Thanks to the Sino-US trade war and pandemic-driven disruptions in global supply chains, plus the rapid expansion of the digital sector, China is less reliant on merchandise exports and its neighbours are less dependent on physical trade with the Asian powerhouse.

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Exports as a share of China’s GDP have fallen from over 35 per cent in the 2000s to less than 20 per cent, while revenues from the digital sector in places such as Indonesia have tripled in the past four years. China’s more internally-driven and decelerating economy may further accentuate this mini decoupling between the Asian powerhouse and its fast-growing neighbours.

Second, the RCEP doesn’t address more serious bottlenecks such as non-tariff barriers, which have undermined even existing free trade agreements. From hygiene regulations and packaging requirements to special customs formalities, many countries have used a whole host of non-tariff measures to suppress imports and protect domestic industries.

Most recently, Vietnam complained about “overkill” border trade restrictions amid China’s “zero-Covid” policy, which has hampered normally boisterous trade between the two neighbours.

© Provided by South China Morning Post Truck drivers eat lunch in a makeshift car park where Vietnamese container trucks wait to cross the Vietnam-China border in Lang Son province on January 7. Thousands of trucks carrying fruit remained stuck at the border as China has tightened its border policies. Photo: AFP

Nor will the RCEP address supply-chain disruptions brought about by the technological iron curtain between China and the West.

Finally, free trade agreements such as the RCEP also have little to say about growing concerns over terms of trade, or the absence of “fair trade”, between increasingly industrialised nations on one hand, and increasingly resource-exporting nations on the other.

In Southeast Asia, for instance, former newly industrialised countries have largely become resource-exporting nations to China, which has emerged as a major technological hub and high-end consumer market in Asia.

But as leading economists have noted, emerging markets can’t simply rely on raw material exports and services, which tend to be dominated by cronies, but need instead to move up the value chain and expand their manufacturing base to address domestic unemployment and income inequality.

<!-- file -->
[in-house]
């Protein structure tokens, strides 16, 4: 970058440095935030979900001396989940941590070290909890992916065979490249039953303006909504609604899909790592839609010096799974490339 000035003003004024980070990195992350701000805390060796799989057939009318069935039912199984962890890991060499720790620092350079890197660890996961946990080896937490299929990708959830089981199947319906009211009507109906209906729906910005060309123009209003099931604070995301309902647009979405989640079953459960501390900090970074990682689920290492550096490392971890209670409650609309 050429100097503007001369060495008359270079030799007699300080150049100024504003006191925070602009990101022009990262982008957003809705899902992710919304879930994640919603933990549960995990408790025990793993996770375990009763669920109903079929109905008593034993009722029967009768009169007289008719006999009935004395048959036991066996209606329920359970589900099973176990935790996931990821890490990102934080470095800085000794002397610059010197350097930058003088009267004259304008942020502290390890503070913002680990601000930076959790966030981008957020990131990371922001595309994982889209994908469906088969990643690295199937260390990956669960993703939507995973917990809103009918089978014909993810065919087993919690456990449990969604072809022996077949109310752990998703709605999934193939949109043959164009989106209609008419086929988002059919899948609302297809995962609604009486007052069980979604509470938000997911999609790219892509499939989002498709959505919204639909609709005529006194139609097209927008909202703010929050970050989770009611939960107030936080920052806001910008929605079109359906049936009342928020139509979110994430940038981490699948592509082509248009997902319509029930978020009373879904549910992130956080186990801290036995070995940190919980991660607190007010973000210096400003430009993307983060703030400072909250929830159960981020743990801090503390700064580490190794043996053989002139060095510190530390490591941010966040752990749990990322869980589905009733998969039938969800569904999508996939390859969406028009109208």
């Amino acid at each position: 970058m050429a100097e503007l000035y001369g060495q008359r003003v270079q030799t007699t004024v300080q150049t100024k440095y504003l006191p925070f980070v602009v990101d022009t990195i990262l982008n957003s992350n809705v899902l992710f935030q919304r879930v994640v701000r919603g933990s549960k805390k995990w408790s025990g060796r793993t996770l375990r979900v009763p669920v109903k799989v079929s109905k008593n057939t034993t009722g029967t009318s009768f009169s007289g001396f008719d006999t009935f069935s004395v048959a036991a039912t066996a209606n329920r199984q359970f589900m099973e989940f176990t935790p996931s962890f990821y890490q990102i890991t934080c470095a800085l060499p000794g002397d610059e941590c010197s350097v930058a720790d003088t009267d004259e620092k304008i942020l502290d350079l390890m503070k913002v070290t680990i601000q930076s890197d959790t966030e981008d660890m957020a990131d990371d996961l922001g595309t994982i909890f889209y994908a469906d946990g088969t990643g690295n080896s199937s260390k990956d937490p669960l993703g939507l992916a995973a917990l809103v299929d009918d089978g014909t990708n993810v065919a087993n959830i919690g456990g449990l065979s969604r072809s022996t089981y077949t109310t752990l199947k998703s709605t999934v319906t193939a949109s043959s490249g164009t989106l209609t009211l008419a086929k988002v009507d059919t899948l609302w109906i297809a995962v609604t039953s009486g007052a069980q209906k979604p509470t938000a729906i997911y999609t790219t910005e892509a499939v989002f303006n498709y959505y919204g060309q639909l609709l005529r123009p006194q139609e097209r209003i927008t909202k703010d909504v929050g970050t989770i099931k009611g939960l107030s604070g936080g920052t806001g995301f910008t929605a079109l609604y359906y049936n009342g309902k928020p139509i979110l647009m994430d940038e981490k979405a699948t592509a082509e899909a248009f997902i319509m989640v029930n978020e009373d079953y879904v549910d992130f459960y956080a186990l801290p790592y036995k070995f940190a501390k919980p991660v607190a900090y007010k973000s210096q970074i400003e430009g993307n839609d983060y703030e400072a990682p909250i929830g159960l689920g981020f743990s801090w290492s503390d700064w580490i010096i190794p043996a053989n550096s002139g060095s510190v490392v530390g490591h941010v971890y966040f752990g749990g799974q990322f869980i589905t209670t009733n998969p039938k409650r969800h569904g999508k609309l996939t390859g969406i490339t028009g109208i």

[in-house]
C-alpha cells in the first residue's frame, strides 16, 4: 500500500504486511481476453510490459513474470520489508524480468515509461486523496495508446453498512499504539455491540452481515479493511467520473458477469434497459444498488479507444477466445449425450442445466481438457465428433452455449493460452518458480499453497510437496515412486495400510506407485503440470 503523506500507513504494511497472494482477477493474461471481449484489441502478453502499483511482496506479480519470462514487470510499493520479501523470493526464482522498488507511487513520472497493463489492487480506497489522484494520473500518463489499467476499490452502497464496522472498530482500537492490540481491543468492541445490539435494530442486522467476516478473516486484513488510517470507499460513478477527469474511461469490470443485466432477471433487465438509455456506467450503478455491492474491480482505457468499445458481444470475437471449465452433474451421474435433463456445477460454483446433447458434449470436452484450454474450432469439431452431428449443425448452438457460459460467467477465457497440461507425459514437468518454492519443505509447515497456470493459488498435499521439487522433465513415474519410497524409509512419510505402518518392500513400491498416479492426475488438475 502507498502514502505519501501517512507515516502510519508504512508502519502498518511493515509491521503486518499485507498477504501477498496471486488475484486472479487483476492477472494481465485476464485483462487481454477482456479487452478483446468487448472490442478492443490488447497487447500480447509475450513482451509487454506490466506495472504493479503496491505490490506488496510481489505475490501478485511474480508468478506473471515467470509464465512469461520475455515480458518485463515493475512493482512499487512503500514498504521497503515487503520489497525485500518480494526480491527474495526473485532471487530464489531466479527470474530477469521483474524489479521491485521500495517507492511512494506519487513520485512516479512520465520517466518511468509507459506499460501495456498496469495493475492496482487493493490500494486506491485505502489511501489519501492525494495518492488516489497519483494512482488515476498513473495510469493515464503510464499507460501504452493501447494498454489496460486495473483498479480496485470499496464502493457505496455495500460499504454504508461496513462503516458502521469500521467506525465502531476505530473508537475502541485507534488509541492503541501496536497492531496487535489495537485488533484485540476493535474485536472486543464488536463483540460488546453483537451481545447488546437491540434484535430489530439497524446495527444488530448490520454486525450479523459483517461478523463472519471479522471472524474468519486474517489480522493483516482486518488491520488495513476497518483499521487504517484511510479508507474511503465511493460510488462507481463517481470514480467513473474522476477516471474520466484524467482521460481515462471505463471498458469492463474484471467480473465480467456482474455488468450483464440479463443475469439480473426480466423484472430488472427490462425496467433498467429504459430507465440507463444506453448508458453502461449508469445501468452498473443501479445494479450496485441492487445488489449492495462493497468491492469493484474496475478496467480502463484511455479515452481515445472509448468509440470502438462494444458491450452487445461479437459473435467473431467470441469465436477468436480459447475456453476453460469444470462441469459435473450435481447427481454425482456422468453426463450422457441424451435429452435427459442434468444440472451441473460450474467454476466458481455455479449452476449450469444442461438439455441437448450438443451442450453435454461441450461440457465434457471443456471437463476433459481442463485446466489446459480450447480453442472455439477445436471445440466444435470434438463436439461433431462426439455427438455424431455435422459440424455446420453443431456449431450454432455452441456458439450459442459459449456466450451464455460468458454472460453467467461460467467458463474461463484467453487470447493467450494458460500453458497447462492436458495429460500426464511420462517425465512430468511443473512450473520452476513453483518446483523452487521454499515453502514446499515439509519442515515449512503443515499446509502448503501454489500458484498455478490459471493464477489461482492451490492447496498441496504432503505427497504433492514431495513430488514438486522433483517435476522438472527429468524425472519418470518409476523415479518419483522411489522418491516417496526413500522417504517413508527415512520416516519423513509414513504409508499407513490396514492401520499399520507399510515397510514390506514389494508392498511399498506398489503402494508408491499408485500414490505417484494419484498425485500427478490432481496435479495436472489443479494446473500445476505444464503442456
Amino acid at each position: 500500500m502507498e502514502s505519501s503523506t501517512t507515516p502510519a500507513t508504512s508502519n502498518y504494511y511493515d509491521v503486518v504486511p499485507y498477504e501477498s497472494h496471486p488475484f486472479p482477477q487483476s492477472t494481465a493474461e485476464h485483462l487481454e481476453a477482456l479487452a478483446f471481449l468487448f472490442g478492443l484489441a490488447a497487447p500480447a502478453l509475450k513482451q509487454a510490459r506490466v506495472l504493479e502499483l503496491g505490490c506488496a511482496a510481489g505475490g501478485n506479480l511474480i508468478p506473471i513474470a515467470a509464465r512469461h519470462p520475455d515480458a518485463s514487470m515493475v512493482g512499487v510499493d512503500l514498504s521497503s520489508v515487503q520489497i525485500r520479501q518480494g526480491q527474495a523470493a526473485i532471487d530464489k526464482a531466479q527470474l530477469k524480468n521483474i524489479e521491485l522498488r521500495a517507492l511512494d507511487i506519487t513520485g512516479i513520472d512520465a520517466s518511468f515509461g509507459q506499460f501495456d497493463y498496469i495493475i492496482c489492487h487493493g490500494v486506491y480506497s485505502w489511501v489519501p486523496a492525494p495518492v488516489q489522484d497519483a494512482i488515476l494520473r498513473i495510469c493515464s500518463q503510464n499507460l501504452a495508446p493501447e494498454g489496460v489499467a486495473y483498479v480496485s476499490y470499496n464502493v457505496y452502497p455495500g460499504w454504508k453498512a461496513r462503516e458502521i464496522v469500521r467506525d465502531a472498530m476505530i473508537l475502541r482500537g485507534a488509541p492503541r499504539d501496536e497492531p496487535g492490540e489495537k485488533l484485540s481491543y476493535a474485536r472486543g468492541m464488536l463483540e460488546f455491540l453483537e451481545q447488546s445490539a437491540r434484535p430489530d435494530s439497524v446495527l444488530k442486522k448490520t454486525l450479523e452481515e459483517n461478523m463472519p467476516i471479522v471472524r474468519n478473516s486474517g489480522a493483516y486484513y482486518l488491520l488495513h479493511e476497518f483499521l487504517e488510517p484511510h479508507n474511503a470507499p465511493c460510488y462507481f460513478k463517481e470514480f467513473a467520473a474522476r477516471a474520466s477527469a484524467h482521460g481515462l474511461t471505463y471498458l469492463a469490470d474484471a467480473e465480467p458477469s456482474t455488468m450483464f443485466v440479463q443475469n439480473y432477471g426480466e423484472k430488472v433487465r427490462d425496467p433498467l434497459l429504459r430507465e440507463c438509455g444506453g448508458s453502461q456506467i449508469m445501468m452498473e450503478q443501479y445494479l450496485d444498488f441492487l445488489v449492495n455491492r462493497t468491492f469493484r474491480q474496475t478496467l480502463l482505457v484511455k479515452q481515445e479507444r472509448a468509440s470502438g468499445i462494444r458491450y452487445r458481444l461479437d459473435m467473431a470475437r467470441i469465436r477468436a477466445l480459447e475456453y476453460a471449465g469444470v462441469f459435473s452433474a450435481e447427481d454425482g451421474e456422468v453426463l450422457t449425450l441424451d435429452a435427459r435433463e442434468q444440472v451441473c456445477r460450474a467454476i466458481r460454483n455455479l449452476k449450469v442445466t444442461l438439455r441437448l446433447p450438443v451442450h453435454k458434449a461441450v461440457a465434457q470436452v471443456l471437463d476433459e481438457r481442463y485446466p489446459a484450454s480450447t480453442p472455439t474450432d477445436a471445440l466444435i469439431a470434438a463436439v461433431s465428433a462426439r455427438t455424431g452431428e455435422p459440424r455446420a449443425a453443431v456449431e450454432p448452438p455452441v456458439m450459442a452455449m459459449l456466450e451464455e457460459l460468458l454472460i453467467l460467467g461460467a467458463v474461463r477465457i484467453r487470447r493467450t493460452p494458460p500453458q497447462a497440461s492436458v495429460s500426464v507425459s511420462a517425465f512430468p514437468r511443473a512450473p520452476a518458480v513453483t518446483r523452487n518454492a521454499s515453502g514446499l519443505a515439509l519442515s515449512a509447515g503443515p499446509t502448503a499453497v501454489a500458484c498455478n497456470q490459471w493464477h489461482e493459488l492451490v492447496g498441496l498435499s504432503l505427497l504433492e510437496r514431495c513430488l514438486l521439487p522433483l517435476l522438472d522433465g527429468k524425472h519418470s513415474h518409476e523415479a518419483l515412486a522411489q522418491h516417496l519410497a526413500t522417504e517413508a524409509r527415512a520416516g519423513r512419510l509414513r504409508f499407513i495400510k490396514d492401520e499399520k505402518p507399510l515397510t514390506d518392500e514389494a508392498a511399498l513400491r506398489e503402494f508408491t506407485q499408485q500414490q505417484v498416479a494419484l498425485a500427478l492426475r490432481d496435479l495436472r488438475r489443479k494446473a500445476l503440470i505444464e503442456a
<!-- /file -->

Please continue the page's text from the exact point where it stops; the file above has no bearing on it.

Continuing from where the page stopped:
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To this end, Indonesia, Southeast Asia’s largest economy, has imposed restrictions on exports of unprocessed raw materials, courted hi-tech foreign investments, and expanded joint manufacturing production with Japanese and Western conglomerates.

Across the Indo-Pacific, governments have come under growing pressure to enhance supply-chain resilience, ramp up domestic production capacity for employment generation, reduce reliance on hi-tech and precious materials imports, and nurture local unicorns and industrial champions.

Overall, the RCEP may have given globalisation a desperately-needed second wind and, accordingly, reaffirmed China’s position as a dominant trading nation in the Indo-Pacific amid a declining America. But it is also exposing the shortcomings of traditional trade agreements, which are increasingly out of step with emerging concerns over non-tariff barriers, the digitisation of economic activity, and protectionist impulses among emerging nations.

Richard Heydarian is a Manila-based academic and author of “Asia’s New Battlefield: US, China and the Struggle for Western Pacific” and the forthcoming “Duterte’s Rise”

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This article originally appeared on the South China Morning Post (www.scmp.com), the leading news media reporting on China and Asia.